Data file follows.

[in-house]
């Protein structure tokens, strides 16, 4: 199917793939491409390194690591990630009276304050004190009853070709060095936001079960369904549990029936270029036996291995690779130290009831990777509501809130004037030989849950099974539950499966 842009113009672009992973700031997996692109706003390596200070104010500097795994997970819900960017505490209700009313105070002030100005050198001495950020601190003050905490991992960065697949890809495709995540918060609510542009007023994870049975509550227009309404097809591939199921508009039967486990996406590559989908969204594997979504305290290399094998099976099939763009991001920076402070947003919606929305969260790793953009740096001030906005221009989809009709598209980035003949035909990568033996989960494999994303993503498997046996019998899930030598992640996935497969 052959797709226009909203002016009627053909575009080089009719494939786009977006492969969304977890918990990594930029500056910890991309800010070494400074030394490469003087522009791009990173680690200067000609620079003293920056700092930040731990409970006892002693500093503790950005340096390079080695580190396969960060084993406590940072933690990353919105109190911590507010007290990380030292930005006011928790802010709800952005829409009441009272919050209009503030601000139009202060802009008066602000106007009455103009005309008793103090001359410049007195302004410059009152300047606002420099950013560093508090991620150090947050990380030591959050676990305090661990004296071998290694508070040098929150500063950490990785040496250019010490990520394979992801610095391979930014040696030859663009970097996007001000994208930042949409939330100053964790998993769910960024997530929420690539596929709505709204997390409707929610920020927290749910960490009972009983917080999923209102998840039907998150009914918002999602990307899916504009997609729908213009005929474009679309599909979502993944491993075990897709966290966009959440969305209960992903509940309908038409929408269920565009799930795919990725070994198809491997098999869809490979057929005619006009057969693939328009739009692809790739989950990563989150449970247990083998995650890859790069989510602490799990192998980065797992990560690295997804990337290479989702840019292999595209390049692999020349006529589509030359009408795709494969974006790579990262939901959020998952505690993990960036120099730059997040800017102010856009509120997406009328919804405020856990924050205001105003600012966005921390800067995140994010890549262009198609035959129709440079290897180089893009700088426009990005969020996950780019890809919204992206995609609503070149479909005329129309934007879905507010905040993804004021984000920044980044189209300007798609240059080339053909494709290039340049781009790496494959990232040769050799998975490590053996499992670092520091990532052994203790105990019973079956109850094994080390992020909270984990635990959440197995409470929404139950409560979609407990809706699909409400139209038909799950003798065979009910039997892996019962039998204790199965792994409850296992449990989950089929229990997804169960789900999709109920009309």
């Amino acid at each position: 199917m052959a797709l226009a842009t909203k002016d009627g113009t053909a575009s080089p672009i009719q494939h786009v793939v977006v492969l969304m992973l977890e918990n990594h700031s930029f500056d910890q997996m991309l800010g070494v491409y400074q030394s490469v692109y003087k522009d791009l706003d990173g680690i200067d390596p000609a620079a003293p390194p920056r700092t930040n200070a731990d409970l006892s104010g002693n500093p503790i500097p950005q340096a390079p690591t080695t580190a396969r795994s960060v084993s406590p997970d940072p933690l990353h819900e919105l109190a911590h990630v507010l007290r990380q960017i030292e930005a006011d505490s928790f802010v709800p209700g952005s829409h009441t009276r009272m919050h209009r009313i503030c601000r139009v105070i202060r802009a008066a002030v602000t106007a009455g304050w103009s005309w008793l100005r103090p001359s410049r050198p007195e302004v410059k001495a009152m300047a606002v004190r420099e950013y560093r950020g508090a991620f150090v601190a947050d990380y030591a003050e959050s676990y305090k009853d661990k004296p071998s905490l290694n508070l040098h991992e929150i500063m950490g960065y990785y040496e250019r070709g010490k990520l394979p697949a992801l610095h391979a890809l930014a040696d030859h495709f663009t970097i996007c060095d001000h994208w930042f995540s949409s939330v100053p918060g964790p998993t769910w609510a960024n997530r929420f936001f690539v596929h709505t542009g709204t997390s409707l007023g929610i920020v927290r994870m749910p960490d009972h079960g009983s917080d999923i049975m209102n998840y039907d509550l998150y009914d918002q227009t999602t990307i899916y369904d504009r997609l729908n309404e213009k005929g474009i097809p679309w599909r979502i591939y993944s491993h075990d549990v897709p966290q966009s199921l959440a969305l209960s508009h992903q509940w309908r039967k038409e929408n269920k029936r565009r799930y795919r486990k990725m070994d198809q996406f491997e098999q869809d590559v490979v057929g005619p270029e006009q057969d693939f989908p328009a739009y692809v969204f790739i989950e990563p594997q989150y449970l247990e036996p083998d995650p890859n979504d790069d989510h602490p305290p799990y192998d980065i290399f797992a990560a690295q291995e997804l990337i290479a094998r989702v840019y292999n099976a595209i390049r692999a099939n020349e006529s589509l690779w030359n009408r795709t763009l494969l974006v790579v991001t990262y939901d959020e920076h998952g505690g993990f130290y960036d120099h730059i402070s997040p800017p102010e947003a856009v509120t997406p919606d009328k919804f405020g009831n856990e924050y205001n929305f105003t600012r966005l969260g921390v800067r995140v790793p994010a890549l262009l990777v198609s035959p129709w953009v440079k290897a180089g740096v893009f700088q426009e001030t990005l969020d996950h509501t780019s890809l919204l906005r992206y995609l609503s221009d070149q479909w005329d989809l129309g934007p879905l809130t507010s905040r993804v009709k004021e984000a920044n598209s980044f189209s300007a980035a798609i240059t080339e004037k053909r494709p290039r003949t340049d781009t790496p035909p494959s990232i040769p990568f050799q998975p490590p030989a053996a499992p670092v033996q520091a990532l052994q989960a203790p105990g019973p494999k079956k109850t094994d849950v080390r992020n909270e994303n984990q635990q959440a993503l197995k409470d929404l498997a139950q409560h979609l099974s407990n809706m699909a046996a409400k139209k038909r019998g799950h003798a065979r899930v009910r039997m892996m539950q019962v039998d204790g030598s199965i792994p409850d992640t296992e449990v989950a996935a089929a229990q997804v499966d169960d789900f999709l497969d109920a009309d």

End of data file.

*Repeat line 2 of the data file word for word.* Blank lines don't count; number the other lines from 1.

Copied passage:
């Protein structure tokens, strides 16, 4: 199917793939491409390194690591990630009276304050004190009853070709060095936001079960369904549990029936270029036996291995690779130290009831990777509501809130004037030989849950099974539950499966 842009113009672009992973700031997996692109706003390596200070104010500097795994997970819900960017505490209700009313105070002030100005050198001495950020601190003050905490991992960065697949890809495709995540918060609510542009007023994870049975509550227009309404097809591939199921508009039967486990996406590559989908969204594997979504305290290399094998099976099939763009991001920076402070947003919606929305969260790793953009740096001030906005221009989809009709598209980035003949035909990568033996989960494999994303993503498997046996019998899930030598992640996935497969 052959797709226009909203002016009627053909575009080089009719494939786009977006492969969304977890918990990594930029500056910890991309800010070494400074030394490469003087522009791009990173680690200067000609620079003293920056700092930040731990409970006892002693500093503790950005340096390079080695580190396969960060084993406590940072933690990353919105109190911590507010007290990380030292930005006011928790802010709800952005829409009441009272919050209009503030601000139009202060802009008066602000106007009455103009005309008793103090001359410049007195302004410059009152300047606002420099950013560093508090991620150090947050990380030591959050676990305090661990004296071998290694508070040098929150500063950490990785040496250019010490990520394979992801610095391979930014040696030859663009970097996007001000994208930042949409939330100053964790998993769910960024997530929420690539596929709505709204997390409707929610920020927290749910960490009972009983917080999923209102998840039907998150009914918002999602990307899916504009997609729908213009005929474009679309599909979502993944491993075990897709966290966009959440969305209960992903509940309908038409929408269920565009799930795919990725070994198809491997098999869809490979057929005619006009057969693939328009739009692809790739989950990563989150449970247990083998995650890859790069989510602490799990192998980065797992990560690295997804990337290479989702840019292999595209390049692999020349006529589509030359009408795709494969974006790579990262939901959020998952505690993990960036120099730059997040800017102010856009509120997406009328919804405020856990924050205001105003600012966005921390800067995140994010890549262009198609035959129709440079290897180089893009700088426009990005969020996950780019890809919204992206995609609503070149479909005329129309934007879905507010905040993804004021984000920044980044189209300007798609240059080339053909494709290039340049781009790496494959990232040769050799998975490590053996499992670092520091990532052994203790105990019973079956109850094994080390992020909270984990635990959440197995409470929404139950409560979609407990809706699909409400139209038909799950003798065979009910039997892996019962039998204790199965792994409850296992449990989950089929229990997804169960789900999709109920009309």